Is the Church Weak and Compromised??
Is the Christian church in America in a similar place as the church in Nazi Germany? Has the church today become complacent, weak, and compromised, unwilling or unable to speak truth to power? That is the suggestion, or maybe more accurately, the charge leveled by author and radio host Eric Metaxas in his new book Letter to the American Church. I think Metaxas is right about the church, but for all the wrong reasons.
Here is where Metaxas is right: the Christian church today in American is weak and compromised. According to Metaxas the year 1954 was pivotal to the church’s emasculation. That was when the amendment to the U.S. tax code was passed prohibiting churches and non-profits from taking a stand on political candidates. Even more galling to Metaxas, pastors in America passively submitted to this supposed outrage. This, Metaxas believes, is the cause and grounds for the gagging of pastors and the controlling of churches by the government, and it is both “un-Christian and un-American.”
There is one huge and glaring hole in Metaxas’ argument that completely invalidates his point. The only reason the government can prohibit churches from taking political stands is because the church willingly accepts its privileged tax-favored status as a religious entity, thus being able to do its business tax-free and (even more importantly) give tax-deductions to encourage contributions.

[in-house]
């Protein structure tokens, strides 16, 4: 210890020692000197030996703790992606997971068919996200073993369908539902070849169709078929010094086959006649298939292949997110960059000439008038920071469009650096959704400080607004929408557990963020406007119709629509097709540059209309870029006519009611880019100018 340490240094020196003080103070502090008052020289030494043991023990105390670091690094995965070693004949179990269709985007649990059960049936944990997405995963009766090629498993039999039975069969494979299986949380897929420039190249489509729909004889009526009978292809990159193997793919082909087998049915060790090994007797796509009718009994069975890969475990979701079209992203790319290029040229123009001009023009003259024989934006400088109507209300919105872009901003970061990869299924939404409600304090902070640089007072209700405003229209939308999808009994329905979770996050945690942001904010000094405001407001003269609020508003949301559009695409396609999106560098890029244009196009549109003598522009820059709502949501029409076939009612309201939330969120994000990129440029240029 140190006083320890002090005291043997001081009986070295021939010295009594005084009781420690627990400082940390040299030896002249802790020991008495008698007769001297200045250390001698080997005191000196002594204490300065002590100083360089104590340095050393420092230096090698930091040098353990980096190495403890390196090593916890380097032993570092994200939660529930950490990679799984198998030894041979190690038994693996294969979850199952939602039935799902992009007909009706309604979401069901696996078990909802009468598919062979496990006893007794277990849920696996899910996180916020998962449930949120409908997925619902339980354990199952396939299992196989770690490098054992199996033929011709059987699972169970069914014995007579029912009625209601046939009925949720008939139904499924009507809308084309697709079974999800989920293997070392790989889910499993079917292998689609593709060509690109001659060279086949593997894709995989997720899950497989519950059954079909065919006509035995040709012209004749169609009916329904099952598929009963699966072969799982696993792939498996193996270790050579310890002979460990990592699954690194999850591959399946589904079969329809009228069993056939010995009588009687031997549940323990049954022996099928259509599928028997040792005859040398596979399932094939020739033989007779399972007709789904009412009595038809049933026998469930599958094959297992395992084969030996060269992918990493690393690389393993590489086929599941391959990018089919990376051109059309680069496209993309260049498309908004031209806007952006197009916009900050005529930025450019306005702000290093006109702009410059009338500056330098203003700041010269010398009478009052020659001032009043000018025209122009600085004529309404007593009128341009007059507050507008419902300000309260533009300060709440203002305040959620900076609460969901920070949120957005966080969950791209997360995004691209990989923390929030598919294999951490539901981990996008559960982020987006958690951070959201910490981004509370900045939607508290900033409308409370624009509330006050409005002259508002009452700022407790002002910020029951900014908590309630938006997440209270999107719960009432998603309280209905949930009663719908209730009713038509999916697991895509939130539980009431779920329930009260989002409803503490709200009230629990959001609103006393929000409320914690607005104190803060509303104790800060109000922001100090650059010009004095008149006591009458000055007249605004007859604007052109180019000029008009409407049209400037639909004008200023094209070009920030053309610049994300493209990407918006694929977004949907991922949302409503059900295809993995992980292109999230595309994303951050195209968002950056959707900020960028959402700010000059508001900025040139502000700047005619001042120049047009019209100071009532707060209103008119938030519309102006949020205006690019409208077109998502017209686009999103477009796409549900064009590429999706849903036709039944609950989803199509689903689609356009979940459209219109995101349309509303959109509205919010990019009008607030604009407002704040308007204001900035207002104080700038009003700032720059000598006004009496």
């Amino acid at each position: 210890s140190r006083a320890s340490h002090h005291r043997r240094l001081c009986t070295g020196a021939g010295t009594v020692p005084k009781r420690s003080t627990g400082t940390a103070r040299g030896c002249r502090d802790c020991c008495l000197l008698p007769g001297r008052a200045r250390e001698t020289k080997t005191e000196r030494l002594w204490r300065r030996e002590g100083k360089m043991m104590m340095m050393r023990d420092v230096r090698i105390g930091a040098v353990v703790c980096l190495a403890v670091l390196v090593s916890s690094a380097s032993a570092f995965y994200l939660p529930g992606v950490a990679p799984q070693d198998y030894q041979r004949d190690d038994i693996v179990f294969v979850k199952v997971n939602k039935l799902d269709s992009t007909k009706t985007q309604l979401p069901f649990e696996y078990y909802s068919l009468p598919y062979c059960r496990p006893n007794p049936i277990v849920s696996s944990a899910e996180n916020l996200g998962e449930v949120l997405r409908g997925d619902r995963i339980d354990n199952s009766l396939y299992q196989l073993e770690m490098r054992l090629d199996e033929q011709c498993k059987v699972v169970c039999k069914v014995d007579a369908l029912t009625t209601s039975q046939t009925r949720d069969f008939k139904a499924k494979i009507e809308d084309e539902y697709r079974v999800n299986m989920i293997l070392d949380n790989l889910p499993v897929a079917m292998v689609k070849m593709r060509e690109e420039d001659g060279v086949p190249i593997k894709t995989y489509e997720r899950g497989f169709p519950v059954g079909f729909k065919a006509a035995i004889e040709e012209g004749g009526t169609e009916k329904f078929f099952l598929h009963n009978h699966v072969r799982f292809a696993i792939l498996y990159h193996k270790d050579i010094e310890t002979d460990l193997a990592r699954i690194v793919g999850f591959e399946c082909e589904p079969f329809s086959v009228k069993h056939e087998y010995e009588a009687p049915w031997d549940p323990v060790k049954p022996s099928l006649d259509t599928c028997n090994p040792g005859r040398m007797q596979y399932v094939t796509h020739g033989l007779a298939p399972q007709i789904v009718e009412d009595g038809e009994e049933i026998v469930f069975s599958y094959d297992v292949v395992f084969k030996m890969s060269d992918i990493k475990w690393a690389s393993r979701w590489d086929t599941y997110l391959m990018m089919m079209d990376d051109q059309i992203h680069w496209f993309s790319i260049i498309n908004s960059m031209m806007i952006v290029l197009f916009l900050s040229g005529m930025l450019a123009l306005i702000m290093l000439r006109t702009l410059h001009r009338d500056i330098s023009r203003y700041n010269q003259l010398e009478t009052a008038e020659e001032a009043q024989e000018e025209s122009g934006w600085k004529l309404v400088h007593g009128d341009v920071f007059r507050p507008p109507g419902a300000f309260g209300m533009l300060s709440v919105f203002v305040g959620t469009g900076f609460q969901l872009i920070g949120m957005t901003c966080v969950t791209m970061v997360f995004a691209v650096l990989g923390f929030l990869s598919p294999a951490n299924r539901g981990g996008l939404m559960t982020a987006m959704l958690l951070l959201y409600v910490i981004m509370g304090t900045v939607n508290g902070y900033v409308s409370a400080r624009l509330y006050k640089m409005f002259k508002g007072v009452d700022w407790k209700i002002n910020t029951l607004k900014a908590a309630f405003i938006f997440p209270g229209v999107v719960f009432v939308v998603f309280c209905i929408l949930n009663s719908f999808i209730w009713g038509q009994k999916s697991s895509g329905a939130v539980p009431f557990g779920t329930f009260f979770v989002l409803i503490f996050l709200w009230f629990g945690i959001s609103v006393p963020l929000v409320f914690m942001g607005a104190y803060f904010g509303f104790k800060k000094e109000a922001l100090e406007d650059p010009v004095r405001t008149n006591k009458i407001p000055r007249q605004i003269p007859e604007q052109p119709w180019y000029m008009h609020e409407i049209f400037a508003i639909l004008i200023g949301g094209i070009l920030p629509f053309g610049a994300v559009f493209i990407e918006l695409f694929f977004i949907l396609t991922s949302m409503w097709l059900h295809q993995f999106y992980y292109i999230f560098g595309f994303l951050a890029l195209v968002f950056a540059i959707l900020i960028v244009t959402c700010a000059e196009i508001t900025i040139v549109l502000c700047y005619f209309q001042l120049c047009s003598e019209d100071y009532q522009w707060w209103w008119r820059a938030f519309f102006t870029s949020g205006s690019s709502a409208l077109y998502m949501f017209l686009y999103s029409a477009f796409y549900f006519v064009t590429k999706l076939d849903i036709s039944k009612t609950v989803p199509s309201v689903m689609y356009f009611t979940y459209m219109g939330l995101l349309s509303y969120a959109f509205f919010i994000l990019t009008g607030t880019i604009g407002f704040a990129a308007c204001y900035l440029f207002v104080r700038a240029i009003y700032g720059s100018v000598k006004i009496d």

This is a choice that churches make. Any church is free to reject its tax-free status and stop giving tax-deductions to its donors. However, churches have so long enjoyed this privilege (in fact, since the founding of America) that it is assumed and not questioned. But it’s not a right, but a privilege, one that we can forego at any point. In so doing, churches would be free to endorse and campaign for whatever issue and whichever candidate they so desired. It’s just that simple. Of course, this is not even considered as it gives a massive benefit to church’s financial bottom line, both for its institutional wealth as well its donors. Contrary to Metaxas’ outrage, this embedded arrangement is as “American” and it would appear as “Christian” as it gets.
This gets to the real reason and basis for the weak and compromised state of the church—the love of money and commitment to a privileged tax status. Tax-law is the government’s most powerful tool used to influence and move behavior. So long as tax deductions are available to religious organizations, it will influence choices such as attendance, membership, and most significantly the amount and frequency of donations. Ironically, the very tool of the church’s wealth-building power is the vice that keeps the church weak and compromised. If the church really wants to be free (as Metaxas demands) then maybe it needs to disentangle itself from IRS beneficence.